useful. Since SJW works directly with the dopaminergic system, it seems reasonable to use these trials to support the use of SJW in the RLS population. Historically, the effective dose was 2-30 drops of tinctured aerial parts (Ellingwood 1919, Felter 1922), although Bone (2003) reports a much higher dose of 2-6 ml of a 1:2 extract.

Valeriana officinalis (valerian)

In contrast to SJW, valerian has been shown to have little or no effect on dopamine. In work done by Abourashed et al. (2004), a valerian extract containing


contrast skullcap is cool and bitter, and is more fitted to

0.388% valerenic acids did not show any binding

clients with excess or deficient heat (Tierra 1992). SJW

affinity to dopamine receptors. In an animal model, a

is also cool and bitter (Tierra 1992), and is more suited

1:10 ethanolic extract of valerian given at 1% in water,

to clients with a hot constitution (Wood 2004).

did not “prevent the reduction in dopamine uptake”

Of these three herbs, SJW is the only one that has

induced by haloperidol, a neuroleptic drug (Fachinetto

demonstrated effects on dopamine. The constituents

et al. 2007). However, it did demonstrate anxiolytic

thought to be responsible for SJW’s effects are

effects and hypolocomotion in rats after 8 weeks of

Journal of the American Herbalists Guild Volume 9 Number 1


wogonin at a dose of 3.75-30 mg/kg was found to have an

tested valerian extracts did not reduce locomotor activity

affinity for the benzodiazepine site on the GABAA

in rats (Hattesohl et al. 2008). These researchers did find

receptor, and reduce anxiety in rats. Baicalein, baicalin,

evidence to support that valerian produces anxiolytic

and wogonin from a 1:10 ethanolic extract and a 1:20 hot

effects. Although valerenic acids are thought to be the

water extract were found to bind to 5-HT7, a serotonin

active constituents in valerian (Bone 2003), an extract

receptor (Gafner et al. 2003). These findings, coupled

used in the Hattesohl et al. (2008) study had these

with skullcap’s glutamine and GABA content, may

constituents removed. Instead of affecting dopamine,

account for its anxiolytic properties (Awad et al. 2003).

valerian may be acting primarily on GABA. It has been

Zhang et al. (2008) found that 90 mg/kg of an unspecified

reported to stimulate GABA release from brain tissue,

commercial skullcap product decreased seizures in rats,

inhibit its reuptake, and possibly affect GABA receptors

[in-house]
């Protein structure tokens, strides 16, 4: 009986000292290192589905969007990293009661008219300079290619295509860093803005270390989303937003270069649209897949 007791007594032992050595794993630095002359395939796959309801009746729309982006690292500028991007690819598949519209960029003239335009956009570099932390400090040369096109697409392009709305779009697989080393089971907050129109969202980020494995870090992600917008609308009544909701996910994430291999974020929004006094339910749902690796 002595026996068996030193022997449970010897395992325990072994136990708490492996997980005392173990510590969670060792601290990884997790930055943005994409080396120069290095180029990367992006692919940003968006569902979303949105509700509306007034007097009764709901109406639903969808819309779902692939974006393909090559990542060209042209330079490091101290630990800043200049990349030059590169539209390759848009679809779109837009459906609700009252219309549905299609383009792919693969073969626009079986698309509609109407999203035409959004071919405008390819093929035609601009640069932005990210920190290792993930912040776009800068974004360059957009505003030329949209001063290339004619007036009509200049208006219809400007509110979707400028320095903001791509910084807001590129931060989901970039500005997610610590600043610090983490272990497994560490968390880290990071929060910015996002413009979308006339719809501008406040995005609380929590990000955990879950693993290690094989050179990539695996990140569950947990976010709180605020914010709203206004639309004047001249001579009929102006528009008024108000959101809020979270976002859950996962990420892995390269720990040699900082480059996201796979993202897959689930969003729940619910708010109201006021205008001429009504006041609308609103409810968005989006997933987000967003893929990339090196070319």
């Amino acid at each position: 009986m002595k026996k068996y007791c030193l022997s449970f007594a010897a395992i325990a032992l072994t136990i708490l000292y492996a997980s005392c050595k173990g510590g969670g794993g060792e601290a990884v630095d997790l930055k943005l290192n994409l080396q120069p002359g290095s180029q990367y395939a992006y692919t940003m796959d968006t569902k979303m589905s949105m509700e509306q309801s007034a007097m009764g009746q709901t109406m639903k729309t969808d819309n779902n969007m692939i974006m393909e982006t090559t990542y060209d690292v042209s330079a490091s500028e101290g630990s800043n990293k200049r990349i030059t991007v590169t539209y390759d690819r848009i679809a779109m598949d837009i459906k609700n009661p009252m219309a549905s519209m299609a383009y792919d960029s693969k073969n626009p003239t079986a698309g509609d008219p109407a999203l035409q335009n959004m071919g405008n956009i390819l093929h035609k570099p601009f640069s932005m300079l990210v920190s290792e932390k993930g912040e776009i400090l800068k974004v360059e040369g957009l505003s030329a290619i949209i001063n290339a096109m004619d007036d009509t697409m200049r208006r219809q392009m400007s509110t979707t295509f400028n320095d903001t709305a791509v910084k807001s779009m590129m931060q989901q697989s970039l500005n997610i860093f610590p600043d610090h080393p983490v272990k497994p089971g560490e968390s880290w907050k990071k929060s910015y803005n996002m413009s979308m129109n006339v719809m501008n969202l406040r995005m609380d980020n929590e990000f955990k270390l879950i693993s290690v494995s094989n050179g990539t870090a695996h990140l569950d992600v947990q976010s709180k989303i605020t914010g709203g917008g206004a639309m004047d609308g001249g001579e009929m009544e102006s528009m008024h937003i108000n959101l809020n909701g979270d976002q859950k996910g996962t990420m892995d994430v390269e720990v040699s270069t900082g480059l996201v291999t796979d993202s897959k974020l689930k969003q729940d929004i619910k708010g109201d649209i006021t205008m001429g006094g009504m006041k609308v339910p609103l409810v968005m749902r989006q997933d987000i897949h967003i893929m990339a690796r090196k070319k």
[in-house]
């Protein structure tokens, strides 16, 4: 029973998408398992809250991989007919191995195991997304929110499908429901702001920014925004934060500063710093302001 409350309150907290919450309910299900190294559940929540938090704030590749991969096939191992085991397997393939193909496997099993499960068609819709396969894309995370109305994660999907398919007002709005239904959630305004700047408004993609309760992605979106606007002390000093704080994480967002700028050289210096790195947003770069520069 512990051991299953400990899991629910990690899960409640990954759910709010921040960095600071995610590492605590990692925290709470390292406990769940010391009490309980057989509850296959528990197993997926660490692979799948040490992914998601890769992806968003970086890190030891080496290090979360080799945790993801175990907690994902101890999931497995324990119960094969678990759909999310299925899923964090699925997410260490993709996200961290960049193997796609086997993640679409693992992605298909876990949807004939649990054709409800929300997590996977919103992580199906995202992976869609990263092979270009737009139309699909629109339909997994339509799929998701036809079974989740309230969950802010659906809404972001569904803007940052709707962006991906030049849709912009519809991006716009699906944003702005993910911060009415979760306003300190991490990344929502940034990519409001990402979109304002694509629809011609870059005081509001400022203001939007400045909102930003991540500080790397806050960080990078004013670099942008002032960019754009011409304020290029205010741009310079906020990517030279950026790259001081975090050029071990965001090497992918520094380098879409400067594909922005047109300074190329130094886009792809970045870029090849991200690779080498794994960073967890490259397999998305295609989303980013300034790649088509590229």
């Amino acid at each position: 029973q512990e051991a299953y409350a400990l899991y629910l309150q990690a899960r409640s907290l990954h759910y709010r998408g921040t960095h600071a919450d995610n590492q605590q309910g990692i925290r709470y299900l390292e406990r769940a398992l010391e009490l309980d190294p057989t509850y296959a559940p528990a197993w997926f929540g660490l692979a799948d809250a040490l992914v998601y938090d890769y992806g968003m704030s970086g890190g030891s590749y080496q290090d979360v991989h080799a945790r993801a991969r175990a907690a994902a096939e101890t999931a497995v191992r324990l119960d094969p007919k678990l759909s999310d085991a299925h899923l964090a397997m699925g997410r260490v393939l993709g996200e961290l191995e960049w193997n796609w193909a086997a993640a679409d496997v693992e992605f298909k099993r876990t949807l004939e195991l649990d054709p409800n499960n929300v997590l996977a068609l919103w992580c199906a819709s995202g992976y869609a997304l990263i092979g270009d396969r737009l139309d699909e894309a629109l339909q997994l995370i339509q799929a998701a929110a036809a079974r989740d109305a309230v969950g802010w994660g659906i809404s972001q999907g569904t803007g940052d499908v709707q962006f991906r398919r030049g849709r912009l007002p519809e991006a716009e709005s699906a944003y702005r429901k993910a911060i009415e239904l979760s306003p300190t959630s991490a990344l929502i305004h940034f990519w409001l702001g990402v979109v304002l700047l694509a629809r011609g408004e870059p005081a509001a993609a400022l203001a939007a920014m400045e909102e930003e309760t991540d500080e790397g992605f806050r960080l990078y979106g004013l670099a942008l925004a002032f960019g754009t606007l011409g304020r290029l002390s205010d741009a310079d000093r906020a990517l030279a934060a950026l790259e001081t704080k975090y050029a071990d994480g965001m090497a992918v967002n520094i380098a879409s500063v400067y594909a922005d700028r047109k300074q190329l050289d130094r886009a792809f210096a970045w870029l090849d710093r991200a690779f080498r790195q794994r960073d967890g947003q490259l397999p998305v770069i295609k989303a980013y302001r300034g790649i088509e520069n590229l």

lending support to this herb’s traditional use as a

(Braun & Cohen 2007, Bone 2003). Bone (2003)

spasmolytic. Although the available research does not

reports that valerian’s valepotriate content may be


responsible for its sedative and antispasmodic effects.

pathophysiology of RLS, it may work at a level that has yet

Despite the fact that valerian seems to have no direct

to be researched. To date, only one clinical trial has been

effect on the dopaminergic system, the pathophysiology

done on skullcap. According to the study’s abstract, this

of RLS is still largely unclear. It may be that valerian

herb demonstrated definite anxiolytic effects on healthy







treatment. In contrast, another study found that various


works on a physiological level that has not yet been identified with RLS. In terms of clinical trials, valerian has been more extensively researched than SJW or skullcap. In one trial of 11,000 patients, the equivalent of 0.25 g/day dried root in an aqueous extract improved falling asleep, discontinuous sleep, and restlessness (Bone 2003). In another trial, the equivalent of 6 g valerian in a single dose and 3 g/day for 14 days was shown to “lower periods of wakefulness”, and improve sleep profiles overall (Bone 2003). One clinical trial on the effects of valerian on RLS was found. RLS patients were given 800 mg valerian (1.16 mg valerenic acid) 60 minutes before bed for 8 weeks (Cuellar & Ratcliffe 2009). The group receiving treatment showed improvement over placebo in symptom severity and quality of life, but the difference was not significant. However, when the treatment group was divided into “sleepy” and “nonsleepy” subjects, a significant improvement in sleep quality and symptom severity was seen in the “sleepy” group. Historically, the therapeutic rhizome (Felter & Lloyd 1898). In regards to pharmacology, skullcap is again similar to valerian in that it seems to work primarily on GABA and have no direct effect on dopamine. The active

© Martin Wall

dose for valerian was 3.5-7.0 ml of tinctured root and

constituents in skullcap have been identified as baicalin, baicalein, wogonoside, and wogonin (Zhang et al. 2008);

Actaea racemosa (black cohosh)

glutamine and GABA have also been found in this herb (Awad et al. 2003). In a study by Hui et al. (2002), Volume 9 Number 1 Journal of the American Herbalists Guild


© Martin Wall


Passiflora incarnata (passion flower)

volunteers (Wolfson & Hoffmann 2003). Effective doses

with difficulty falling asleep” (Bone 2003). One study

of skullcap can range from 2.0-4.5 ml of tincture (Bone

found that 0.4 mg/kg of a passion flower preparation,

2003, Cook 1869) to 0.5-4 g fresh herb (Felter 1922).

Pasipay, delayed seizure onset and decreased seizure duration in mice (Nassiri-Asl et al. 2007), lending

Secondary herbs of interest: Actaea racemosa, Passiflora incarnata, and Lobelia inflata Black cohosh was used as a nerve sedative and spasmolytic for nervous excitability, especially when muscles were involved (Ellingwood 1919, Felter & Lloyd 1898), and was “accepted as the best single remedy for chorea” (Felter 1922). The recommended dose is 1.5-3.5 ml a day of the tinctured root and rhizome (Bone 2003, Ellingwood 1919). Unfortunately there are no studies or clinical trials on using black cohosh in this manner. Passion flower is a spasmolytic and mild sedative, and traditionally was used for chorea, muscular twitching, convulsive movements (Ellingwood 1919, Felter 1922, Felter & Lloyd 1898), and “restlessness and irritability J A H G